table, access the **lessR** function
`Prop_test()`

to obtain both the descriptive and inferential
results, though limited to a one- or two-way table.

The default data table is *d*, but included explicitly in the
following example to illustrate the `data`

parameter.

`Prop_test(m06, by=m07, data=d)`

```
## variable: m06
## by: m07
##
## <<< Pearson's Chi-squared test <<<
##
## --- Description
##
## m06
## m07 0 1 2 3 4 5 Sum
## 0 4 3 2 3 3 2 17
## 1 7 24 7 6 18 2 64
## 2 4 14 30 13 24 2 87
## 3 2 1 10 16 12 2 43
## 4 0 3 13 5 56 16 93
## 5 1 2 1 1 8 34 47
## Sum 18 47 63 44 121 58 351
##
## Cramer's V: 0.380
##
## Row Col Observed Expected Residual Stnd Res
## 1 1 4 0.872 3.128 3.526
## 1 2 3 2.276 0.724 0.528
## 1 3 2 3.051 -1.051 -0.681
## 1 4 3 2.131 0.869 0.652
## 1 5 3 5.860 -2.860 -1.496
## 1 6 2 2.809 -0.809 -0.542
## 2 1 7 3.282 3.718 2.330
## 2 2 24 8.570 15.430 6.263
## 2 3 7 11.487 -4.487 -1.616
## 2 4 6 8.023 -2.023 -0.844
## 2 5 18 22.063 -4.063 -1.182
## 2 6 2 10.575 -8.575 -3.192
## 3 1 4 4.462 -0.462 -0.259
## 3 2 14 11.650 2.350 0.853
## 3 3 30 15.615 14.385 4.634
## 3 4 13 10.906 2.094 0.782
## 3 5 24 29.991 -5.991 -1.558
## 3 6 2 14.376 -12.376 -4.119
## 4 1 2 2.205 -0.205 -0.151
## 4 2 1 5.758 -4.758 -2.274
## 4 3 10 7.718 2.282 0.968
## 4 4 16 5.390 10.610 5.216
## 4 5 12 14.823 -2.823 -0.967
## 4 6 2 7.105 -5.105 -2.238
## 5 1 0 4.769 -4.769 -2.615
## 5 2 3 12.453 -9.453 -3.357
## 5 3 13 16.692 -3.692 -1.164
## 5 4 5 11.658 -6.658 -2.432
## 5 5 56 32.060 23.940 6.092
## 5 6 16 15.368 0.632 0.206
## 6 1 1 2.410 -1.410 -1.002
## 6 2 2 6.293 -4.293 -1.976
## 6 3 1 8.436 -7.436 -3.037
## 6 4 1 5.892 -4.892 -2.315
## 6 5 8 16.202 -8.202 -2.705
## 6 6 34 7.766 26.234 11.071
##
## --- Inference
##
## Chi-square statistic: 253.103
## Degrees of freedom: 25
## Hypothesis test of equal population proportions: p-value = 0.000
```

Can also aggregate other statistics simultaneously in addition to the
frequency table, though, of course, only meaningful if the aggregated
variable is numerical. Here, create a 3-way cross-tabulation table with
responses to `variable`

*m06* in the column and
responses to `by`

variables *m07* and *m10* in
the rows, plus the mean and standard deviation of each combination of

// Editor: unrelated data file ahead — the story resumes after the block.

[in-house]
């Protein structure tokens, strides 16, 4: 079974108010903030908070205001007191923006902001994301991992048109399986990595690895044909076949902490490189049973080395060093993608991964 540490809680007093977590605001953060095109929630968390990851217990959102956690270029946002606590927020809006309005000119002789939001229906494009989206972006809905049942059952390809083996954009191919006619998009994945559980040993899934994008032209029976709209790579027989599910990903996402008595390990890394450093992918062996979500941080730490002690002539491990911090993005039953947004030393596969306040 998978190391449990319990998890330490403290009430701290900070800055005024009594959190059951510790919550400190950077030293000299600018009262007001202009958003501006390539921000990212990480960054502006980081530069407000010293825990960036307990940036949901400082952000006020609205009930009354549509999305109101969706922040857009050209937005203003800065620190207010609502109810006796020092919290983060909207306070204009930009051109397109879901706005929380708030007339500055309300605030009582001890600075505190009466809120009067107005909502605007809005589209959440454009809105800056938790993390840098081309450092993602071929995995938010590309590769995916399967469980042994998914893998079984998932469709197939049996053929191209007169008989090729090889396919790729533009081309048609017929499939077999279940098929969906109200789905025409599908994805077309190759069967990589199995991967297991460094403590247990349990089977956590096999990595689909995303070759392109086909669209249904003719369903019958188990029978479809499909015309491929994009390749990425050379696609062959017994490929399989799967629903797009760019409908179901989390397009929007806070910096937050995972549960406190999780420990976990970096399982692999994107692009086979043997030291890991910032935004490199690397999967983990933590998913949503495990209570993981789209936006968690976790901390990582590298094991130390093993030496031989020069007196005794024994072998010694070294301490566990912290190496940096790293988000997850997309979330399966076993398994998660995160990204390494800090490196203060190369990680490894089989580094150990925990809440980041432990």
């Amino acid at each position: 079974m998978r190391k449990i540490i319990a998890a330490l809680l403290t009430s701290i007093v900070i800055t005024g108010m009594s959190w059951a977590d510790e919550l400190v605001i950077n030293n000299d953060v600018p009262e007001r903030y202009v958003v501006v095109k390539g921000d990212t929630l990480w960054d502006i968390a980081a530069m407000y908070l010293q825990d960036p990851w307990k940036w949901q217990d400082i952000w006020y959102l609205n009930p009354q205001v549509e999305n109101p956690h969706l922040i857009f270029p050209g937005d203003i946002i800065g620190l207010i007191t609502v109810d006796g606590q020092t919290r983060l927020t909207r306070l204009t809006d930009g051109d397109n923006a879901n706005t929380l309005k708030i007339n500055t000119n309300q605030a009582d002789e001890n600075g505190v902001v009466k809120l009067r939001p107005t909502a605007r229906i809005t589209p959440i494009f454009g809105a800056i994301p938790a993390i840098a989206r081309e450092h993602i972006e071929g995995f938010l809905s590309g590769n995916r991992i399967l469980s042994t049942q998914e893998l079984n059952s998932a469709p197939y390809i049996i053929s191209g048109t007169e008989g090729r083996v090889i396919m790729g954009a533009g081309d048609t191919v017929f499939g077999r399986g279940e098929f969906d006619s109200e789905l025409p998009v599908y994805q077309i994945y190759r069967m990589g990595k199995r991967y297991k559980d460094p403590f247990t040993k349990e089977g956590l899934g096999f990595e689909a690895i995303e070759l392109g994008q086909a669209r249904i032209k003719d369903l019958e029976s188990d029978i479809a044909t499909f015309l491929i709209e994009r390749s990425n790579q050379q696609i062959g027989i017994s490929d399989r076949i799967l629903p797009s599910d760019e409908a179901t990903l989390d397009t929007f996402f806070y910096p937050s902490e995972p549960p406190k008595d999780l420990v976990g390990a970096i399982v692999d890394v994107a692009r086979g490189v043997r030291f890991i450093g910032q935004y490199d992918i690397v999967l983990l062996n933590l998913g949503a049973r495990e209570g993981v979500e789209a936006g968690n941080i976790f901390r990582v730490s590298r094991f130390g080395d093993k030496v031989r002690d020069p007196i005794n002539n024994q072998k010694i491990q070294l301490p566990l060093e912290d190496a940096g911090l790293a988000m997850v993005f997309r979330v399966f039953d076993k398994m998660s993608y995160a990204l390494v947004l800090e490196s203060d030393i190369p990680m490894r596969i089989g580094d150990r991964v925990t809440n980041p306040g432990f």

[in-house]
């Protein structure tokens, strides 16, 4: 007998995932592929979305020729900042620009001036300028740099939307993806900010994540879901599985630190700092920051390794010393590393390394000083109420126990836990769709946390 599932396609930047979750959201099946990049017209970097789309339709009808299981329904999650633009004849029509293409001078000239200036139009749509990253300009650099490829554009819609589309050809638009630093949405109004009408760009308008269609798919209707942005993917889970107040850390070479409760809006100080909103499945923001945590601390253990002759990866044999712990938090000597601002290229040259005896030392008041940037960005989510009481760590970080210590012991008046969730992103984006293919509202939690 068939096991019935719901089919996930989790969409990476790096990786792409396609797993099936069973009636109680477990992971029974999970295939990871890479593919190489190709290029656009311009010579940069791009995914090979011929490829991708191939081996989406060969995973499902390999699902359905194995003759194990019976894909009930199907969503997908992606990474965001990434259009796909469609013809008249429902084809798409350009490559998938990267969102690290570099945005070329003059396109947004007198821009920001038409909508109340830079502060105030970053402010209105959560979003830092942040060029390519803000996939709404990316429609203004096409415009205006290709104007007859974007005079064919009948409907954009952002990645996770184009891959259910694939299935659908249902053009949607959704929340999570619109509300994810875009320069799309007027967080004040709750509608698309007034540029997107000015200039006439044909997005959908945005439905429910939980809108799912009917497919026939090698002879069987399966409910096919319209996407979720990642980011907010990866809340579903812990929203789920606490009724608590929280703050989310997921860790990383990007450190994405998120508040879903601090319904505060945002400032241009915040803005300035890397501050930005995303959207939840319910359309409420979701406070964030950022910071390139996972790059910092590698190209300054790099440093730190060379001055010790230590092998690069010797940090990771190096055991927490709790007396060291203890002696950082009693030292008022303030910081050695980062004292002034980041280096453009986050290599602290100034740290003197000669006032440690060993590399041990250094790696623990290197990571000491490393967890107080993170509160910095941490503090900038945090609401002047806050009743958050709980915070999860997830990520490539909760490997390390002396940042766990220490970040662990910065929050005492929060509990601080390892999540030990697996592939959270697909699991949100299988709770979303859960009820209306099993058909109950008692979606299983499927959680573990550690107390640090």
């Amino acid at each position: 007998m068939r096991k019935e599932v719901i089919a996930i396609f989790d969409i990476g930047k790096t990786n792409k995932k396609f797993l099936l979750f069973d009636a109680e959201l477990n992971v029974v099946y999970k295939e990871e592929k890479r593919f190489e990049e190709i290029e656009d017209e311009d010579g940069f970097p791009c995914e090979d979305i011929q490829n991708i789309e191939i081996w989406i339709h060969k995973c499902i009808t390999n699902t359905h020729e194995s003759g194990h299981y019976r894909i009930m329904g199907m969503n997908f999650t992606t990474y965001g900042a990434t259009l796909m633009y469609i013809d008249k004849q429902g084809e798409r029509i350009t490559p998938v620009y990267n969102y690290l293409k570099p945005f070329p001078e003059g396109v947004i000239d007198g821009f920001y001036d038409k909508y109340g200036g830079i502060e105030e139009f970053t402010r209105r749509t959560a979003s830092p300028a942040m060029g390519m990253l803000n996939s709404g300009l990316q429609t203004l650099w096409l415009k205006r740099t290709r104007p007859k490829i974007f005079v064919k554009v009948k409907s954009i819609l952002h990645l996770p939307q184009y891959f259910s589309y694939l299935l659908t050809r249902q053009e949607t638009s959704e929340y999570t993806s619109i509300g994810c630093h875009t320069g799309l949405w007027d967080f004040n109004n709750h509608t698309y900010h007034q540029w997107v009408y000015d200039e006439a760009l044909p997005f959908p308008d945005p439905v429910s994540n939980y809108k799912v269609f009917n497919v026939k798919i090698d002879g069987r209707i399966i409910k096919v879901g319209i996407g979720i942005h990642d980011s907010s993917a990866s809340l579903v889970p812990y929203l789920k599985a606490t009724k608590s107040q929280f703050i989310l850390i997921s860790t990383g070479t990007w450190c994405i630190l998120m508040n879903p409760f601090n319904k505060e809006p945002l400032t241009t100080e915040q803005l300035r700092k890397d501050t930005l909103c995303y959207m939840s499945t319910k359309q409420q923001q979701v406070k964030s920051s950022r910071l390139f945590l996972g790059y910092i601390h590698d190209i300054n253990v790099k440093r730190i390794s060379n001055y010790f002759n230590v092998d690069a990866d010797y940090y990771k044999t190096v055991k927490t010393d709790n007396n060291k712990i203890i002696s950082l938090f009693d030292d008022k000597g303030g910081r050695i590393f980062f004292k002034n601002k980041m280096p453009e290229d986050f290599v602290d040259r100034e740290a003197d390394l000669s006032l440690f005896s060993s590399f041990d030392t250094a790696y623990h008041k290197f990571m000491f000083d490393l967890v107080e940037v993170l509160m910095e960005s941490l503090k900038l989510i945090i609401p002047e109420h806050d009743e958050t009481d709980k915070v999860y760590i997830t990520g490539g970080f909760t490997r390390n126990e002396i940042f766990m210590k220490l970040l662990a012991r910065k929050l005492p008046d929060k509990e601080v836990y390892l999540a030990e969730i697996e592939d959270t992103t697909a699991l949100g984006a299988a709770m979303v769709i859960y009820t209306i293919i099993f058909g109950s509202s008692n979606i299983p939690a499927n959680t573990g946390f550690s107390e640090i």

*m07* and *m10* across levels of *m06*.

`pivot(d, c(mean,sd,table), m06, c(m07, m10))`

```
## m07 m10 m06_n m06_na m06_mean m06_sd 0 1 2 3 4 5
## 1 0 0 1 0 0.000 NA 1 0 0 0 0 0
## 2 1 0 1 0 1.000 NA 0 1 0 0 0 0
## 3 2 0 0 0 0.000 NA 0 0 0 0 0 0
## 4 3 0 1 0 2.000 NA 0 0 1 0 0 0
## 5 4 0 1 0 2.000 NA 0 0 1 0 0 0
## 6 5 0 0 0 0.000 NA 0 0 0 0 0 0
## 7 0 1 0 0 0.000 NA 0 0 0 0 0 0
## 8 1 1 4 0 0.750 0.500 1 3 0 0 0 0
## 9 2 1 2 0 1.500 0.707 0 1 1 0 0 0
## 10 3 1 1 0 2.000 NA 0 0 1 0 0 0
## 11 4 1 0 0 0.000 NA 0 0 0 0 0 0
## 12 5 1 0 0 0.000 NA 0 0 0 0 0 0
## 13 0 2 2 0 2.000 1.414 0 1 0 1 0 0
## 14 1 2 9 0 1.222 1.202 2 5 1 0 1 0
## 15 2 2 15 0 2.000 0.845 0 4 8 2 1 0
## 16 3 2 3 0 3.000 0.000 0 0 0 3 0 0
## 17 4 2 3 0 3.333 1.155 0 0 1 0 2 0
## 18 5 2 0 0 0.000 NA 0 0 0 0 0 0
## 19 0 3 5 0 1.200 1.304 2 1 1 1 0 0
## 20 1 3 16 0 2.250 1.390 2 3 4 3 4 0
## 21 2 3 13 0 2.769 0.832 0 0 6 4 3 0
## 22 3 3 7 0 2.000 1.528 2 0 2 2 1 0
## 23 4 3 9 0 3.333 1.323 0 1 2 0 5 1
## 24 5 3 0 0 0.000 NA 0 0 0 0 0 0
## 25 0 4 7 0 2.714 1.799 1 1 1 1 2 1
## 26 1 4 19 0 2.895 1.449 0 6 1 2 9 1
## 27 2 4 29 0 2.690 1.417 2 4 8 4 9 2
## 28 3 4 18 0 3.278 1.074 0 1 3 6 6 2
## 29 4 4 32 0 3.781 1.008 0 0 6 2 17 7
## 30 5 4 5 0 4.400 0.548 0 0 0 0 3 2
## 31 0 5 2 0 4.500 0.707 0 0 0 0 1 1
## 32 1 5 15 0 2.133 1.685 2 6 1 1 4 1
## 33 2 5 28 0 2.571 1.372 2 5 7 3 11 0
## 34 3 5 13 0 3.154 0.801 0 0 3 5 5 0
## 35 4 5 48 0 3.854 0.922 0 2 3 3 32 8
## 36 5 5 42 0 4.452 1.234 1 2 1 1 5 32
```

Can also express the frequencies as proportions. To convert the
frequencies into proportions, invoke the `table_prop`

parameter. The value of `"all"`

computes cell frequencies
across the entire table. The values of `"row"`

and
`"col"`

compute the proportions with either row sums or
column sums.

In this example of a two-way cross-tabulation table, convert the